Yesterday's decision by the Labour Relations Board (LRB) to strike down the section of the Labour Relations Code banning secondary picketing is an important victory for workers and for freedom of expression, says the Alberta Federation of Labour. The AFL was commenting on the ruling released that deems section 82 of the Labour Relations Code as contravening the Charter of Rights and Freedoms and therefore inoperative.
The LRB decision affects the ongoing strike between Brewers Distributers Limited (BDL) and CAW Local 285 members. The union was asking for permission to picket the MTE Logistix warehouse, which is contracted to distribute all Molson and Labatt beer. Originally, the LRB had denied workers the right to secondary picket at the warehouse. They are now allowed to picket the location.
"This is a watershed decision," says AFL President Audrey Cormack. "The Labour Relations Board has, for once, stood up for workers' right to picket."
"We have said for years that Alberta's ban on secondary picketing is too broad and infringes on the right to free expression. And today we have been confirmed by the Board."
The LRB decided that section 82 is "overbroad" and "goes beyond the protection of bystanders to the conflict and erects an absolute prohibition on expression through picketing..." It says this sweeping ban is not justified under the Charter of Rights. It goes on to say the section shields "ally employers" from the consequences of participating in a labour dispute.
"In Alberta, employers have an unfair advantage because the law shields them from playing fair," says Cormack. "BDL and other employers have used the law to unfairly avoid bargaining in good faith with workers. Maybe this decision will mark a new trend to more fairness."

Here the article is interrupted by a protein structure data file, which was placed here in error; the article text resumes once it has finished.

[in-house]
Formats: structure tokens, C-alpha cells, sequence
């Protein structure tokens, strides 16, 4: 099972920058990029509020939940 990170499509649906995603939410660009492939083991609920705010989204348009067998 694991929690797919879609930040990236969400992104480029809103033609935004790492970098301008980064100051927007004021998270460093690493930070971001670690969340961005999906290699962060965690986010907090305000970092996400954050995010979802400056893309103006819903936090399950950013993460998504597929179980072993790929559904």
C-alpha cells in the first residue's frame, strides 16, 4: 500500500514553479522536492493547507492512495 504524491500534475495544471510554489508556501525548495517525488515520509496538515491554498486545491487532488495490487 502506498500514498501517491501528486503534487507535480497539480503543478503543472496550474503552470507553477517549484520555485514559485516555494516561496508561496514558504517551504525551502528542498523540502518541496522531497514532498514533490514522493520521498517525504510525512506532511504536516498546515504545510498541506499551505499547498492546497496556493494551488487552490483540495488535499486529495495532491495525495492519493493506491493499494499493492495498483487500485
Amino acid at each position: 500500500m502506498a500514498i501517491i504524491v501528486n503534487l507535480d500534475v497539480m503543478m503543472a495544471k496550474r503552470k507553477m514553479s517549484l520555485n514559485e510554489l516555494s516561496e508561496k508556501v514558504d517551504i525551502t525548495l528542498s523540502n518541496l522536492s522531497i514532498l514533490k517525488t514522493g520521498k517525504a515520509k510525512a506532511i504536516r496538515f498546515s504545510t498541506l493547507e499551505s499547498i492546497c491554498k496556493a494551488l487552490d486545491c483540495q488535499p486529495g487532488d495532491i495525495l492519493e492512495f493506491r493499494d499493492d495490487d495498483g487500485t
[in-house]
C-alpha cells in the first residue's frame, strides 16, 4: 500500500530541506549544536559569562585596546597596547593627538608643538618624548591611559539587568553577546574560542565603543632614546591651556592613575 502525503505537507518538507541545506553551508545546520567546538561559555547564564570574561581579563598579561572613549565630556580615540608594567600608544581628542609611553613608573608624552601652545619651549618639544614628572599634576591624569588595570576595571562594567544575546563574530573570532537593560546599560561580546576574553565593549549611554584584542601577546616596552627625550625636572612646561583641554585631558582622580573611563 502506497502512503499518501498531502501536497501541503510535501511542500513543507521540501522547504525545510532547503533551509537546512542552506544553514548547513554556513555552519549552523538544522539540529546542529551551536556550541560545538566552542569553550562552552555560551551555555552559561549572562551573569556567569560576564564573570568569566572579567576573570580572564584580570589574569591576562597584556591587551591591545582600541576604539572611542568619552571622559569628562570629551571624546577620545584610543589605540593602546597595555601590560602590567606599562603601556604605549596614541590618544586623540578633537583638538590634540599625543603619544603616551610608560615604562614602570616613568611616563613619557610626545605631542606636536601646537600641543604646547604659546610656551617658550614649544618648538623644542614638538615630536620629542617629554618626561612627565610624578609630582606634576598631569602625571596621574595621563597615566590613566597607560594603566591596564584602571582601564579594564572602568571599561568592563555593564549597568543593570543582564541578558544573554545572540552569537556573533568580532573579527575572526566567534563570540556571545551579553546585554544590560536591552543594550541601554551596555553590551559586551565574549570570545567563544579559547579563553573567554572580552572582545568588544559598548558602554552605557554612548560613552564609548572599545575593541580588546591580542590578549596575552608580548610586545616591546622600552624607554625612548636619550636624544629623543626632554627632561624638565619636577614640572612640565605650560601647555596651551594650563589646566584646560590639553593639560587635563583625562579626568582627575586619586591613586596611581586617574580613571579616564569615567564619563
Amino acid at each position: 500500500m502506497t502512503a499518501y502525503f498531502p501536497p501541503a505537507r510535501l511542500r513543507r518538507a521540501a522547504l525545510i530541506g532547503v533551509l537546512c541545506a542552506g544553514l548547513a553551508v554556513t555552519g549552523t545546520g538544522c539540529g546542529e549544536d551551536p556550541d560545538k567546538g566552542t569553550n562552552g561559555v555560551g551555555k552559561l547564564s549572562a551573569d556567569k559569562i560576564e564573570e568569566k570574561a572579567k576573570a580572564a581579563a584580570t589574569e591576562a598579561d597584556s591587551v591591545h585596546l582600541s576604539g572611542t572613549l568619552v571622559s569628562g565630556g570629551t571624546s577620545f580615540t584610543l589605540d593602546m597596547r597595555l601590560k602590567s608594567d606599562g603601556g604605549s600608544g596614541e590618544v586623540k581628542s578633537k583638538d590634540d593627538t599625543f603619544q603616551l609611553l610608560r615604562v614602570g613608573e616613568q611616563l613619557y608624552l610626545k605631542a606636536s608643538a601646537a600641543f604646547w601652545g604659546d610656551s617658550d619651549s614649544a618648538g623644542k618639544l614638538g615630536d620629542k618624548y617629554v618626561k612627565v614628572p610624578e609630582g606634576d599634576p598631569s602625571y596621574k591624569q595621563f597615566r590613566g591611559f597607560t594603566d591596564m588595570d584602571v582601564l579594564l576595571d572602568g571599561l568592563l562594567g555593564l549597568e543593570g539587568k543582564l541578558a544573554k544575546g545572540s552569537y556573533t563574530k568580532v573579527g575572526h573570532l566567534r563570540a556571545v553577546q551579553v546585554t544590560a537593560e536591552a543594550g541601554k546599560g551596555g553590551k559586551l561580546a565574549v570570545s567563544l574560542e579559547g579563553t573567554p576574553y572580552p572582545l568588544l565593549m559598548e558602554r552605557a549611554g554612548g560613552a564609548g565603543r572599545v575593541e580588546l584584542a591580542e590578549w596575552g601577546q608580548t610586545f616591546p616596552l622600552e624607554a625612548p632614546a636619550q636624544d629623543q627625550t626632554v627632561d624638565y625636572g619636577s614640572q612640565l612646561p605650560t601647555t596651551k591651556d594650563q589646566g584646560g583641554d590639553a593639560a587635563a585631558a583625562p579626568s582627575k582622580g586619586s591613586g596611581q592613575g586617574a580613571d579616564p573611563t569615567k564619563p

Cormack called on the government to accept the decision and not appeal to the courts. "They should acknowledge this decision and re-write section 82 so it complies with the Charter."
"When the striking CAW members start picketing the MTE warehouse, I'll be with them. It is a hard-won victory that I hope will help them get a good settlement."
For further information contact:
Audrey Cormack, President @ 483-3021 wk/ 499-6530 cell/ 428-9367 hm
EDMONTON - The strike that is currently crippling hospitals across the province is a clear example of the provincial government "reaping what it has sown," says the president of Alberta's largest labour organization.
Audrey Cormack, president of the Alberta Federation of Labour, says that the Alberta government created the conditions for a labour dispute in the health care sector by enacting harsh labour laws that blatantly favour employers and by starving the health care system of badly needed funds.
"By making it illegal for these workers to strike, the government has essentially created an environment in which employers hold all the cards. The regional health authorities have no incentive to bargain in good faith," says Cormack.
"This problem has been compounded by budget cuts and chronic under-funding. People working in hospitals and nursing homes across the province are constantly be asked to worker harder while earning less. This kind of situation can only go on so long before the workers involved reach a breaking point."
Under Alberta labour law, most provincial government workers - including the majority of health care workers currently on the picket line - are deemed "essential" and, therefore, denied the right-to-strike. Instead of strikes, disputes are sent to government-appointed arbitration panels which draft settlements that are binding on both the workers and the employer.
"The problem with the arbitration process is that it tilts the field in favour of the employer and undermines the entire bargaining process," says Cormack. "The employers know the government appointees on the arbitration panels will rule in their favour - so they have no real incentive to bargain in good faith. That's why the regional health authorities are just starting to bargain now - the strike is finally forcing them to take the workers seriously."
As a result of the arbitration process and the ban on strikes for public sector workers, Cormack says licensed practical nurses and other health care workers in Alberta have fallen far behind their counterparts in other provinces in terms of wages and benefits. But she says it doesn't have to be this way.